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March 1966

Genetics and Disease.

Arch Intern Med. 1966;117(3):464-465. doi:10.1001/archinte.1966.03870090148036

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This book is by no means an extended treatise on clinical genetics, but rather a discussion of the genetic implications of several very large areas of clinical medicine including cytogenetic syndromes, X-linked diseases and linkage, inborn errors of metabolism, molecular disease, infection and immunity, cancer, and degenerative diseases and aging. These sections are preceded by a chapter on Mendelism (with some population genetical considerations) and on phenogenetics.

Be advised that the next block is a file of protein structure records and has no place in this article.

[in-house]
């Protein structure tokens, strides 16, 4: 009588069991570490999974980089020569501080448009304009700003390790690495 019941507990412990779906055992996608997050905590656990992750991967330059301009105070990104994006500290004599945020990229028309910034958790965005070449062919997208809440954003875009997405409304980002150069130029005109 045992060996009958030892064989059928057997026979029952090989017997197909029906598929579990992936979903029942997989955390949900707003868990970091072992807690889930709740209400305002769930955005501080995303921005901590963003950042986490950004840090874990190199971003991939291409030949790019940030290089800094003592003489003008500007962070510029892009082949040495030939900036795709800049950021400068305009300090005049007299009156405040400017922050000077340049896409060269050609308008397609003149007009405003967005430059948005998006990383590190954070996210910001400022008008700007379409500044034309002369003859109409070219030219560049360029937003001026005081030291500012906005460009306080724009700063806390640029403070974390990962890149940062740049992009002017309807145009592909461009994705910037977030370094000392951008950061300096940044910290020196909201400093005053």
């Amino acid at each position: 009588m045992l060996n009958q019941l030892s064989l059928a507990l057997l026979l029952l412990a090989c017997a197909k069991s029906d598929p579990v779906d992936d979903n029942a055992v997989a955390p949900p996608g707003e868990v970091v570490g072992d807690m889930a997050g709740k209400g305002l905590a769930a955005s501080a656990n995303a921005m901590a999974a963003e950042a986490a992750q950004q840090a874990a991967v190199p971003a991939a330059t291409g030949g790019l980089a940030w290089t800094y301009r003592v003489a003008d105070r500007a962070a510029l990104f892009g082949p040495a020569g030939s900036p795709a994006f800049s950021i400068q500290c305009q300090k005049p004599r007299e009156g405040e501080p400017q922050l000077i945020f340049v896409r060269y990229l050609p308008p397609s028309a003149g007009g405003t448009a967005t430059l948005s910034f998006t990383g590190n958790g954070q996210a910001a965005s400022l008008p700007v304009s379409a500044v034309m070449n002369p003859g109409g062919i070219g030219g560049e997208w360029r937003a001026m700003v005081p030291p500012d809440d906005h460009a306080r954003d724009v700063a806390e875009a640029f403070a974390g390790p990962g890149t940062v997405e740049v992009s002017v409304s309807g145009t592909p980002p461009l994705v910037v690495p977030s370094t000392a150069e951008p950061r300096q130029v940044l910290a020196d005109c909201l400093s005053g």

The first chapter conveys rather vividly the general nature of the book. It is obviously written by an astute and articulate scholar (BS California Institute of Technology, MD Columbia University College of Physicians and Surgeons, Pediatrician, Fellow Children's Hospital, Los Angeles, Guggenheim Fellow, National Foundation Fellow, PhD Biochemistry and Genetics, in 1956 chairman Department of Pediatrics, City of Hope) and yet it tries to do too much in too few pages. It attempts to convey the essence of a major portion of an

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